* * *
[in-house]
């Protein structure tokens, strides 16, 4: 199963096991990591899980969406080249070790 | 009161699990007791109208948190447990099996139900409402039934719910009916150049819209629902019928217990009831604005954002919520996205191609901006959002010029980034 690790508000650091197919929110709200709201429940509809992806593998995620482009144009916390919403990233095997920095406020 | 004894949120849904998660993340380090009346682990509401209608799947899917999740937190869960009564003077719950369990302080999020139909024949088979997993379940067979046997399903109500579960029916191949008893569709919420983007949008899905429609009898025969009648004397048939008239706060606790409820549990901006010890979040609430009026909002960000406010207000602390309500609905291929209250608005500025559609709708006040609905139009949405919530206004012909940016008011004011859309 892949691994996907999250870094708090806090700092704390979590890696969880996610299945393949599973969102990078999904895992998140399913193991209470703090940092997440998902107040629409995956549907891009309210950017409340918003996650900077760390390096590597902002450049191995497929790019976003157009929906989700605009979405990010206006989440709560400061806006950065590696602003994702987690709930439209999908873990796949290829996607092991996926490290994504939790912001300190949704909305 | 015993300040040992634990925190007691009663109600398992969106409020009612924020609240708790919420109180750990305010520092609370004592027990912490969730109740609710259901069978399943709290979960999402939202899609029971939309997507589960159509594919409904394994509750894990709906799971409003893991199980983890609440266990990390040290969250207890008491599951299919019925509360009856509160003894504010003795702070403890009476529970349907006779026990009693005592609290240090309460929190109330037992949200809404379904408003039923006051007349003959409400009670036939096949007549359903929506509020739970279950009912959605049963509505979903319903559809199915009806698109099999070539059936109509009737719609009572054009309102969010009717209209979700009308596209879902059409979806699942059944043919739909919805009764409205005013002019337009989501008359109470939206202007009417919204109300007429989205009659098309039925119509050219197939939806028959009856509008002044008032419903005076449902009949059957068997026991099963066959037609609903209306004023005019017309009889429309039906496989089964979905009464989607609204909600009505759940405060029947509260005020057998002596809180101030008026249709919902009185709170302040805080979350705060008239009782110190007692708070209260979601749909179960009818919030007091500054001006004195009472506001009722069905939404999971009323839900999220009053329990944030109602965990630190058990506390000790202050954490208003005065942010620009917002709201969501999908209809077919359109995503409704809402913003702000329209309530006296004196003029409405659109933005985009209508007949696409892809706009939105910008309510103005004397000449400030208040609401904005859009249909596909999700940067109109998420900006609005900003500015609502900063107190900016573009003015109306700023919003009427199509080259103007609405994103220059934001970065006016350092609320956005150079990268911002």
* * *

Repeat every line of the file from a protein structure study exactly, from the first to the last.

[in-house]
């Protein structure tokens, strides 16, 4: 199963096991990591899980969406080249070790 | 009161699990007791109208948190447990099996139900409402039934719910009916150049819209629902019928217990009831604005954002919520996205191609901006959002010029980034 690790508000650091197919929110709200709201429940509809992806593998995620482009144009916390919403990233095997920095406020 | 004894949120849904998660993340380090009346682990509401209608799947899917999740937190869960009564003077719950369990302080999020139909024949088979997993379940067979046997399903109500579960029916191949008893569709919420983007949008899905429609009898025969009648004397048939008239706060606790409820549990901006010890979040609430009026909002960000406010207000602390309500609905291929209250608005500025559609709708006040609905139009949405919530206004012909940016008011004011859309 892949691994996907999250870094708090806090700092704390979590890696969880996610299945393949599973969102990078999904895992998140399913193991209470703090940092997440998902107040629409995956549907891009309210950017409340918003996650900077760390390096590597902002450049191995497929790019976003157009929906989700605009979405990010206006989440709560400061806006950065590696602003994702987690709930439209999908873990796949290829996607092991996926490290994504939790912001300190949704909305 | 015993300040040992634990925190007691009663109600398992969106409020009612924020609240708790919420109180750990305010520092609370004592027990912490969730109740609710259901069978399943709290979960999402939202899609029971939309997507589960159509594919409904394994509750894990709906799971409003893991199980983890609440266990990390040290969250207890008491599951299919019925509360009856509160003894504010003795702070403890009476529970349907006779026990009693005592609290240090309460929190109330037992949200809404379904408003039923006051007349003959409400009670036939096949007549359903929506509020739970279950009912959605049963509505979903319903559809199915009806698109099999070539059936109509009737719609009572054009309102969010009717209209979700009308596209879902059409979806699942059944043919739909919805009764409205005013002019337009989501008359109470939206202007009417919204109300007429989205009659098309039925119509050219197939939806028959009856509008002044008032419903005076449902009949059957068997026991099963066959037609609903209306004023005019017309009889429309039906496989089964979905009464989607609204909600009505759940405060029947509260005020057998002596809180101030008026249709919902009185709170302040805080979350705060008239009782110190007692708070209260979601749909179960009818919030007091500054001006004195009472506001009722069905939404999971009323839900999220009053329990944030109602965990630190058990506390000790202050954490208003005065942010620009917002709201969501999908209809077919359109995503409704809402913003702000329209309530006296004196003029409405659109933005985009209508007949696409892809706009939105910008309510103005004397000449400030208040609401904005859009249909596909999700940067109109998420900006609005900003500015609502900063107190900016573009003015109306700023919003009427199509080259103007609405994103220059934001970065006016350092609320956005150079990268911002």